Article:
Bulldog Bugle

The student news site of Animo Jefferson Charter Middle School

Bulldog Bugle

Bulldog Bugle

Hispanic Cultures

Picture of Hispanic flags.
Picture of Hispanic flags.

Hispanic culture is all around the world. About 19.1% of the population in the U.S. consists of Hispanic people. Hispanic culture is more than just being from a part of South America. There are traditions, foods, culture, our different appearances, and our cultural fashion. I interviewed four students from AJMS, two eighth graders, and two seventh graders, and I asked them about their culture, what they do, what they eat, and where they’re from.

For students with Mexican heritage, pozole is a popular food. Kayla Sagastume, whose family is from Mexico and Guatamala, shares pozole as one of her favorite things about her heritage, as does Niani Ayala, whose dad is from El Salvador and mom is from Mexico, and Isaac Reyna, whose mom is from Mexico City and dad is from Tlaxcala.

Niani said, “I like the food, it’s really yummy. Pozole, the red one not the green one.”

Kayla said, “Uh the food. Pozole, Mole, um the arroz con leche. Oh my god bro, the tres leches too.”

And Isaac said, “Mostly the food. Pozole.”

On the other hand, Jose Romero, whose mom is from Puebla, and dad is from Morelos, states his favorite part of his heritage is also the food, but carne asada. He said, “Uh, like the food is pretty good in my culture, you know like, uh, yeah I like the food and like yeah. My favorite food? Ooh, carne asada with some guacamole, that be bussin on God, it smacks.”

Another thing that’s popular in Hispanic culture are traditions. Many people celebrate different things and like to celebrate them differently. Some people celebrate with parties, food, traveling, or maybe just gathering with family.

Kayla celebrates multiple holidays. She said, “Oh yeah, quinces and like holidays too, yeah we celebrate every holiday. Like, Dia de los Muertos.”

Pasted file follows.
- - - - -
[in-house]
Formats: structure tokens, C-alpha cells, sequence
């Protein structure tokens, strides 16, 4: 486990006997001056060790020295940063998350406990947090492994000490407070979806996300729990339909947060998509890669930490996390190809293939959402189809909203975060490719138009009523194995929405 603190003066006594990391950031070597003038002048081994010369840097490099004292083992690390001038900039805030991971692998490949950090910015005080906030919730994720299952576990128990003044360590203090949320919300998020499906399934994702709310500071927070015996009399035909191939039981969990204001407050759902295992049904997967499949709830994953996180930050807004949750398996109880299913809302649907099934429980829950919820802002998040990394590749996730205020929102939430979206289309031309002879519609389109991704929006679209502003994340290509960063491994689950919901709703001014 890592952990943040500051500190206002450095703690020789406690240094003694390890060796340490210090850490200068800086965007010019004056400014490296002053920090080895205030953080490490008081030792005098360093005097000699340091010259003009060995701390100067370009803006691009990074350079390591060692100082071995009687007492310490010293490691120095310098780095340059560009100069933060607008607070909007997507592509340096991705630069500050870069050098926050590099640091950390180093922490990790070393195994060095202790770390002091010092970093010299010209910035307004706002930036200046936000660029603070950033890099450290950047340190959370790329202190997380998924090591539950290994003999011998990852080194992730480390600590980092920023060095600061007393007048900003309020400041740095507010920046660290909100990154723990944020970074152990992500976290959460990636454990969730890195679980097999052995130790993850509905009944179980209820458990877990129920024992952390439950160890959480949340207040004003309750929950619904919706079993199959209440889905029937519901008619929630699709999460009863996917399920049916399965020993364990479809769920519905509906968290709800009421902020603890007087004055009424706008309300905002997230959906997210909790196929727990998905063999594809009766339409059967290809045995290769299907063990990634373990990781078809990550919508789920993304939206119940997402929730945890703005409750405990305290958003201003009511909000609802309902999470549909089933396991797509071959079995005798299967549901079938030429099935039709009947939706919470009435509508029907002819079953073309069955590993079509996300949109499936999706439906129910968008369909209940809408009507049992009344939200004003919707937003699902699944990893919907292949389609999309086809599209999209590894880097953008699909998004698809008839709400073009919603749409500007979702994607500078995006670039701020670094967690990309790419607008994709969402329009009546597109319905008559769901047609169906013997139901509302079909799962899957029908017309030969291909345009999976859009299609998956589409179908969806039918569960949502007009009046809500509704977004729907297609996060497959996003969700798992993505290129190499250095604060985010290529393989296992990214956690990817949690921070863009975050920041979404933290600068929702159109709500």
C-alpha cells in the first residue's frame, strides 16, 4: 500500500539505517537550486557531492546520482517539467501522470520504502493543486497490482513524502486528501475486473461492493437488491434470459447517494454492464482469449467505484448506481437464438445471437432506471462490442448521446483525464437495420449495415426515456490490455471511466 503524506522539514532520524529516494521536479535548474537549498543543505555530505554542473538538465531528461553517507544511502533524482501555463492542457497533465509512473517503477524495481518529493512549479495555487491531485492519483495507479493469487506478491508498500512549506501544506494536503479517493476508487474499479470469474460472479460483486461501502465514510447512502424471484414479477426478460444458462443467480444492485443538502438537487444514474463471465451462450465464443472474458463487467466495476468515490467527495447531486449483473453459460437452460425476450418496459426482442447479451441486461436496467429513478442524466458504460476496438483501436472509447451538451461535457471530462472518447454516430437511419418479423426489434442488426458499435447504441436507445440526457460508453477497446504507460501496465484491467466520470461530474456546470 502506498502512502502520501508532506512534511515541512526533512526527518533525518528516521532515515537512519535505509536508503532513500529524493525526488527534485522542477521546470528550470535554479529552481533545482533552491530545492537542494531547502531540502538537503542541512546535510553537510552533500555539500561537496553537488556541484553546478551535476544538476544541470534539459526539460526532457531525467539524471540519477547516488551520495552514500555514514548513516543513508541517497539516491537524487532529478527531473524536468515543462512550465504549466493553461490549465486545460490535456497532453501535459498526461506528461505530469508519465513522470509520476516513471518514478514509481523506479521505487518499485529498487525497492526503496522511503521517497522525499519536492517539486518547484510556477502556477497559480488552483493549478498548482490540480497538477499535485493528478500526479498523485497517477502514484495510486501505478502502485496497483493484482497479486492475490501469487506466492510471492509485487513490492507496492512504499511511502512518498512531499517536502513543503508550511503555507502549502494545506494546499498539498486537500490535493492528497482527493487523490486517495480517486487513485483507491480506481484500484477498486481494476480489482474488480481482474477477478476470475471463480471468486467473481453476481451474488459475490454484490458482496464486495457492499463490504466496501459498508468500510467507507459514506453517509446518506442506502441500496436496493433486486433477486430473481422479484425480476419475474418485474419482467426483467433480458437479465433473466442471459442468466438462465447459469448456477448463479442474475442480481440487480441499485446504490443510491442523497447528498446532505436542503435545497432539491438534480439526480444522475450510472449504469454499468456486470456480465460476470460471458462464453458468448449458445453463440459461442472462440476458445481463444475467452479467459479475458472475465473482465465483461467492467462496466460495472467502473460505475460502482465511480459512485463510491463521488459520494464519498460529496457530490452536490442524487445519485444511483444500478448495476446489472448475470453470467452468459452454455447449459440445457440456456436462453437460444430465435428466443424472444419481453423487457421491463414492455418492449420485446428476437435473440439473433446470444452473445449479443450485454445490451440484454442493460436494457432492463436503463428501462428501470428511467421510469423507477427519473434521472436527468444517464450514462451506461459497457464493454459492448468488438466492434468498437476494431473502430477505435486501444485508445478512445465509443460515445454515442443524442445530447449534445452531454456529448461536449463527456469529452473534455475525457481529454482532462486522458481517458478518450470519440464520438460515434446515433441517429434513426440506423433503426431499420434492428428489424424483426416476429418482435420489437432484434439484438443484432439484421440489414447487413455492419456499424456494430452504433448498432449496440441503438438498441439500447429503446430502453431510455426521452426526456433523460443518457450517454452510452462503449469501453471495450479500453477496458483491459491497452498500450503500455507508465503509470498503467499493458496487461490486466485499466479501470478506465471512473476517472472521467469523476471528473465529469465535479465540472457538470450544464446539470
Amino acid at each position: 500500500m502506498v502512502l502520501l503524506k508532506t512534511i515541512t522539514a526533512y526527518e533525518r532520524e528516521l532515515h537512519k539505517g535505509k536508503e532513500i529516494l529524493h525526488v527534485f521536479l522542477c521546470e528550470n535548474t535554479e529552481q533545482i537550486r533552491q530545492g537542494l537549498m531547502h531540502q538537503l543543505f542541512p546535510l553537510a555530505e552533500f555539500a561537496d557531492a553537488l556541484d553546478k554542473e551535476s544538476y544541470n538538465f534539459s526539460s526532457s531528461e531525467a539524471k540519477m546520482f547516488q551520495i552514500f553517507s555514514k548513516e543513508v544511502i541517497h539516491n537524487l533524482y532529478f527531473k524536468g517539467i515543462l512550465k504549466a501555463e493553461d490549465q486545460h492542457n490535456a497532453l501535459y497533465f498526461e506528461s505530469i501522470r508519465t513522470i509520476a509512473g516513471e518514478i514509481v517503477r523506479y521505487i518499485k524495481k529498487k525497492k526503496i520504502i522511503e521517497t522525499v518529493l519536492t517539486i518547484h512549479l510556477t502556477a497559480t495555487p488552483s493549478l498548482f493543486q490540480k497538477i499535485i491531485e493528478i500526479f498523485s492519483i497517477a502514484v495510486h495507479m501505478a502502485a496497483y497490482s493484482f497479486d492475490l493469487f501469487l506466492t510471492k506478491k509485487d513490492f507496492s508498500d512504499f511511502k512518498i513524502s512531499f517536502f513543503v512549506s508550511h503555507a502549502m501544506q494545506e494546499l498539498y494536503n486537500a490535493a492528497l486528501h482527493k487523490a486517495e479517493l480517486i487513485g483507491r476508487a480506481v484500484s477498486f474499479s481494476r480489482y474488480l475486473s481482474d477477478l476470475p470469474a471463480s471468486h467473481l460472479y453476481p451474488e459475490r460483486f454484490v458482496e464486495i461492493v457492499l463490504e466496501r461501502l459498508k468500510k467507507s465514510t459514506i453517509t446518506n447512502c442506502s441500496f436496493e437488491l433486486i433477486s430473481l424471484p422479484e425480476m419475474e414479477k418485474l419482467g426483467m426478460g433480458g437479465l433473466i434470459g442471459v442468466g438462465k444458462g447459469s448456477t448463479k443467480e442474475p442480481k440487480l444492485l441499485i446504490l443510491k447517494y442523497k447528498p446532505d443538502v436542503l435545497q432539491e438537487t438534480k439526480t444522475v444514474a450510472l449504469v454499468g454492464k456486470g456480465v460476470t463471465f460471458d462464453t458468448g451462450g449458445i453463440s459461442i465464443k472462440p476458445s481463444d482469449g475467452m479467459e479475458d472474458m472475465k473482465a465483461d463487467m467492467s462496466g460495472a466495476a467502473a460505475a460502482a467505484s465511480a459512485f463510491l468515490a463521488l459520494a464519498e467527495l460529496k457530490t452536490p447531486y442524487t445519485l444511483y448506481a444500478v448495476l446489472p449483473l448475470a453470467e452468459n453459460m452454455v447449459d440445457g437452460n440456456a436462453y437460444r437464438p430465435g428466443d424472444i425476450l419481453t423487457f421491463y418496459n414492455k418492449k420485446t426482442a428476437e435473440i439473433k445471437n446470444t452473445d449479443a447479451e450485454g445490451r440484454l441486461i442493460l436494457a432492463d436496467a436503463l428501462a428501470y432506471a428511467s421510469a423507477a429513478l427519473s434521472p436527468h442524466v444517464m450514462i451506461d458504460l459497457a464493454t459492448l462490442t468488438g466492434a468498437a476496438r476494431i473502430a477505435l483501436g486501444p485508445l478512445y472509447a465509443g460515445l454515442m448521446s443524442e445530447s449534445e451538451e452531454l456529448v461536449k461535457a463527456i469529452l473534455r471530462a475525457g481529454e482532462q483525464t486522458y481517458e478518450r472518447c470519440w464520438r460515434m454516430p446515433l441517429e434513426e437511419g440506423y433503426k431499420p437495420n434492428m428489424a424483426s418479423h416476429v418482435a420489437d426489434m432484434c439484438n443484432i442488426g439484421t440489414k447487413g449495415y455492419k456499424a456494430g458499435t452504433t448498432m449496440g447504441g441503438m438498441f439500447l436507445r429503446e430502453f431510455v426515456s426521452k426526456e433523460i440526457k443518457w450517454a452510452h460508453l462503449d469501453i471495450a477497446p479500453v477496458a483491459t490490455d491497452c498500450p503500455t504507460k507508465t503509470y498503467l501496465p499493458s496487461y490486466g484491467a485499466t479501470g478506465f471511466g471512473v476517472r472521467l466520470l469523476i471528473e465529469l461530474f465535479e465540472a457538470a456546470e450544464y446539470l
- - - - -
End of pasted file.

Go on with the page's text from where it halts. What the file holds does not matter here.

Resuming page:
Niani celebrates with food during the winter season. She said, “Um we have the bread with the baby in it,” which is the bread called Rosca de Reyes. This is a Mexican tradition where there’s a little plastic baby in a few pieces of the bread. If you happen to get it, most of the time the tradition is to cook food, but others may celebrate it differently.

Jose celebrates with family. He said, “We don’t really celebrate Christmas we just like you know, you know like Christmas we sometimes go with family you know or just uh hang around.”

And Isaac goes traveling and does a tradition. He said, “Traditions? For New Year’s we do this little thing called the Raging Bull where they get a pinata-type bull and put fireworks all around it and someone wears it and runs around. We went to Mexico this time for New Year’s and Christmas and we celebrated the tradition.”

Hispanic culture is more than how a person looks, or acts. It’s about tradition, language, family and so much more.

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About the Contributor
Marianne Sanchez, staff writer

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